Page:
Statement by Secretary (BM) at the Annual Meeting of UNDAC Advisory Board
[11 February 2014; Geneva]
Distinguished Chair, participants of the Advisory Board from the Member countries and other distinguished delegates,
1.It gives me immense pleasure to take part in UNDAC Advisory Board meeting in the “Capital of Peace”, Geneva.
2. India has been a member of UNDAC since 2002. Our country, due to its geo-climatic conditions has been among one of the most disaster prone countries in the world. About 58.6% of its landmass is prone to earthquakes; over 40 million hectares (12% of land) is prone to floods; 68% of the cultivable area is susceptible to drought and out of the 7,516 km. coast line about 5,700 km is prone to cyclones. Fire incidents, industrial accidents and other manmade disasters are additional hazards, which have underscored the need for strengthening mitigation, preparedness and response measures.
3. Recently, India experienced two large natural hazards. I am glad to share with you that we handled these natural hazards with least possible human losses The cyclonic storm ‘PHAILIN’ struck two coastal States of Odisha & Andhra Pradesh on 12 October last year. Accurate prediction of cyclone movement using satellite-based Early Warning System helped us to evacuate over million people from the cyclone prone coastal areas to safe buildings, including the cyclone resilient multi-purpose shelters. The active involvement of the State Government apparatus and the National Disaster Response Force helped us to undertake one of the biggest preemptive measures. As compared to over 9,000 deaths during 1999 cyclone in Odisha, this time there were only 45 people who had lost lives in ‘Phailin’. Because of our timely action, loss of life has been restricted to minimum.
4. Another natural disaster that struck us was large scale flooding in the northern State of Uttarakhand in June last year. The National Disaster Response Force, Indian Army, Air force and Central Police forces were deployed for a massive rescue operation involving evacuation of over 150,000 people stranded in the difficult, mountainous and high altitude areas.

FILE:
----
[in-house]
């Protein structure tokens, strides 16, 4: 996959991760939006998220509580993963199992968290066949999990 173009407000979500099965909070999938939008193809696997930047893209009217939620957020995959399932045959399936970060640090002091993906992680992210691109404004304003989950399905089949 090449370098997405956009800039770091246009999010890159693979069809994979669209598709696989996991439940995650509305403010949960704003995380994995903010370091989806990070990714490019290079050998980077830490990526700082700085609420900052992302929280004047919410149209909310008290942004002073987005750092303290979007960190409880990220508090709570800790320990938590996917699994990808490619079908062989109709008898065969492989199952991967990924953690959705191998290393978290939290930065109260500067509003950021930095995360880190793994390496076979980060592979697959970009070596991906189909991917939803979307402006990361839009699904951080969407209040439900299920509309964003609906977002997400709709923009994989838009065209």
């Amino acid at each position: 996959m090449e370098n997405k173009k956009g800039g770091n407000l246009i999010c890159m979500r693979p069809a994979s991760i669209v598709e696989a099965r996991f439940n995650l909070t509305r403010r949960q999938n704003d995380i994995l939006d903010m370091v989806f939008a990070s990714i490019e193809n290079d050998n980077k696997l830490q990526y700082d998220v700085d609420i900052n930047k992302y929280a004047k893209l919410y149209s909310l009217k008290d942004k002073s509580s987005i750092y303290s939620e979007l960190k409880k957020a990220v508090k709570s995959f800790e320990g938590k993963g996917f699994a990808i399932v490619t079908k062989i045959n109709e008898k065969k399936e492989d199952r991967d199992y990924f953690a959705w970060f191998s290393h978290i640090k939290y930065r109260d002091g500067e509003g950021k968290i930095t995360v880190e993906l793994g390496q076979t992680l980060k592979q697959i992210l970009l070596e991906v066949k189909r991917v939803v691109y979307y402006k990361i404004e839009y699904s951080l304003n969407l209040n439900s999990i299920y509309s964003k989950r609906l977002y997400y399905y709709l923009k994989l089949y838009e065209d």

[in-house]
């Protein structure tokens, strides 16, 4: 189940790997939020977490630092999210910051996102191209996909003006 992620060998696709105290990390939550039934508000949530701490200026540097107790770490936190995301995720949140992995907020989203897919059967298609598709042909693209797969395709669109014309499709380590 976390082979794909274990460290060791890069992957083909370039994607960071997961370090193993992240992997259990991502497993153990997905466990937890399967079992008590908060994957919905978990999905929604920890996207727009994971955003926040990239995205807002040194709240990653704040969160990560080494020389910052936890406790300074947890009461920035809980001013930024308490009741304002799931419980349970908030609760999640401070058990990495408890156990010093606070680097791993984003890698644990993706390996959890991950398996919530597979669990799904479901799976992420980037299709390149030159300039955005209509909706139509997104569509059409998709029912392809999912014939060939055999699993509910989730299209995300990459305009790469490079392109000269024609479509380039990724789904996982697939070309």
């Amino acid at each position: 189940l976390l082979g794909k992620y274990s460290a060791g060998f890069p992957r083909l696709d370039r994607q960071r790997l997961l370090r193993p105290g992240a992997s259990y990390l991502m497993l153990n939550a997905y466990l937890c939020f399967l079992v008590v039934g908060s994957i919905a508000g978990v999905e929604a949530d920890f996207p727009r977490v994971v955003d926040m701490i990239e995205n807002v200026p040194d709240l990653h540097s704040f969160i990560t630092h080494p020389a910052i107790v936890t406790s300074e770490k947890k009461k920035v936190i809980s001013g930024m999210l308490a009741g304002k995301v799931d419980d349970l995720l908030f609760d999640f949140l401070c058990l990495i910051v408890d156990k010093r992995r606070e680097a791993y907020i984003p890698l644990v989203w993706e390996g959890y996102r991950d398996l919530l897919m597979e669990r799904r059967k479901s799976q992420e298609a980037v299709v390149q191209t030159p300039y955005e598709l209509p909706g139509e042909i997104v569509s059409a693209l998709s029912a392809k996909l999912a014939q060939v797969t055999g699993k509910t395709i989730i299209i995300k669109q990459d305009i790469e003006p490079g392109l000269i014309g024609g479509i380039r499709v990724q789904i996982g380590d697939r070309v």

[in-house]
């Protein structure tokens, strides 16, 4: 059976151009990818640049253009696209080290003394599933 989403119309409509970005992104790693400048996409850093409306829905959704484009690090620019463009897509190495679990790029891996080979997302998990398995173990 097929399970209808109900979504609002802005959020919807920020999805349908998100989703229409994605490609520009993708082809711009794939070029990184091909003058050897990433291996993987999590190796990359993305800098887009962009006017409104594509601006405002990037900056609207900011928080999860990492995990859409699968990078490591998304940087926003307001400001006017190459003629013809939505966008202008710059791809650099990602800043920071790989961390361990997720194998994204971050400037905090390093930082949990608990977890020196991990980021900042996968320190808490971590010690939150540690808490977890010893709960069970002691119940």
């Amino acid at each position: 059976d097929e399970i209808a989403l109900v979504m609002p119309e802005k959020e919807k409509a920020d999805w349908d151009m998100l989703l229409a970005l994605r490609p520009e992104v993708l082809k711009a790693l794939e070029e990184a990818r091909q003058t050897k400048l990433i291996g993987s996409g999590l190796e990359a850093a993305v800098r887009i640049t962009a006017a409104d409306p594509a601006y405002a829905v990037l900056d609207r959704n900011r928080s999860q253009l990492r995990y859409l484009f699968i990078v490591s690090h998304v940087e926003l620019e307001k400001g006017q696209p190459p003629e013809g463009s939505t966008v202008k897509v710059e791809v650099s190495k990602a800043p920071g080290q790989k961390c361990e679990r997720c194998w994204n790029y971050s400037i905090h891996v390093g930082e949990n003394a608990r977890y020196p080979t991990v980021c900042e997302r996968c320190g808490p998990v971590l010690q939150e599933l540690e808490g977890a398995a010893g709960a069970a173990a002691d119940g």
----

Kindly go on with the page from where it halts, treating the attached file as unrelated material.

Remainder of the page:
5. We have undertaken a paradigm shift in disaster management, from the relief-centric classical approach of the past to a more holistic approach. We have taken measures to deal with disaster situations in a more institutionalized manner, right from the local level up to the central level. India’s disaster management strategy is based on Community-based disaster management, Capacity development and Consolidation of past initiatives and best practices. We have also created the institutional framework at the Central level, including the establishment of National Disaster Management Authority (NDMA) as well as National Disaster Response Force (NDRF), as well as at the State levels..
6. As part of our efforts to upgrade our own mechanisms to deal with hazards in an effective and timely manner, we look forward to learning about best practices in the UN system as well as in other countries and also latest innovative practices and technological advances to mitigate the effects of disaster as part of national disaster management.
7. India would continue to take part in UNDAC activities. We also look forward to send qualified candidates for UNDAC induction training courses. We are also open to UNDAC organizing training programme in India including at NISA Hyderabad and other select locations to be mutually agreed upon. In this way, we also hope to upgrade skills sets of our experts and also be in a position to make available Indian members as part of UNDAC teams.
8. I am hopeful that the outcome of the deliberations on the UNDAC Strategy for 2014-17 during the Advisory Board meeting in the next two days would also contribute to further streamlining and strengthening of the UNDAC system, and also benefit members and participating countries in augmentation of domestic capacities to handle disasters more effectively.